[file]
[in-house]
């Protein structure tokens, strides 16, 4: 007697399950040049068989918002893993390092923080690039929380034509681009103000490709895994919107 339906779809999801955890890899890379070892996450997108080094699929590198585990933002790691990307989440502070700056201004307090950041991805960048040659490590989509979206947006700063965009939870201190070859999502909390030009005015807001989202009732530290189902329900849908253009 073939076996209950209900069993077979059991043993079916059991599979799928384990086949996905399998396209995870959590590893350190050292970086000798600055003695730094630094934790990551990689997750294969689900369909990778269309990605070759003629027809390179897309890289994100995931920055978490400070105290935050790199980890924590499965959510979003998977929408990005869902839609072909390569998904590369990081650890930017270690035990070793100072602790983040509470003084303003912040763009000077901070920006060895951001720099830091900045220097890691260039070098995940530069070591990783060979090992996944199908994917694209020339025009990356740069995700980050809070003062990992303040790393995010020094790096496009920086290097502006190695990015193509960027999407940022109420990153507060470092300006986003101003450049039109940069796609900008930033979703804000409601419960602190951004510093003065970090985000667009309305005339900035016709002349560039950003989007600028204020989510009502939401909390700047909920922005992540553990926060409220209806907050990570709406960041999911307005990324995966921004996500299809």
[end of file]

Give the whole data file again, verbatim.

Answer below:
[in-house]
């Protein structure tokens, strides 16, 4: 007697399950040049068989918002893993390092923080690039929380034509681009103000490709895994919107 339906779809999801955890890899890379070892996450997108080094699929590198585990933002790691990307989440502070700056201004307090950041991805960048040659490590989509979206947006700063965009939870201190070859999502909390030009005015807001989202009732530290189902329900849908253009 073939076996209950209900069993077979059991043993079916059991599979799928384990086949996905399998396209995870959590590893350190050292970086000798600055003695730094630094934790990551990689997750294969689900369909990778269309990605070759003629027809390179897309890289994100995931920055978490400070105290935050790199980890924590499965959510979003998977929408990005869902839609072909390569998904590369990081650890930017270690035990070793100072602790983040509470003084303003912040763009000077901070920006060895951001720099830091900045220097890691260039070098995940530069070591990783060979090992996944199908994917694209020339025009990356740069995700980050809070003062990992303040790393995010020094790096496009920086290097502006190695990015193509960027999407940022109420990153507060470092300006986003101003450049039109940069796609900008930033979703804000409601419960602190951004510093003065970090985000667009309305005339900035016709002349560039950003989007600028204020989510009502939401909390700047909920922005992540553990926060409220209806907050990570709406960041999911307005990324995966921004996500299809």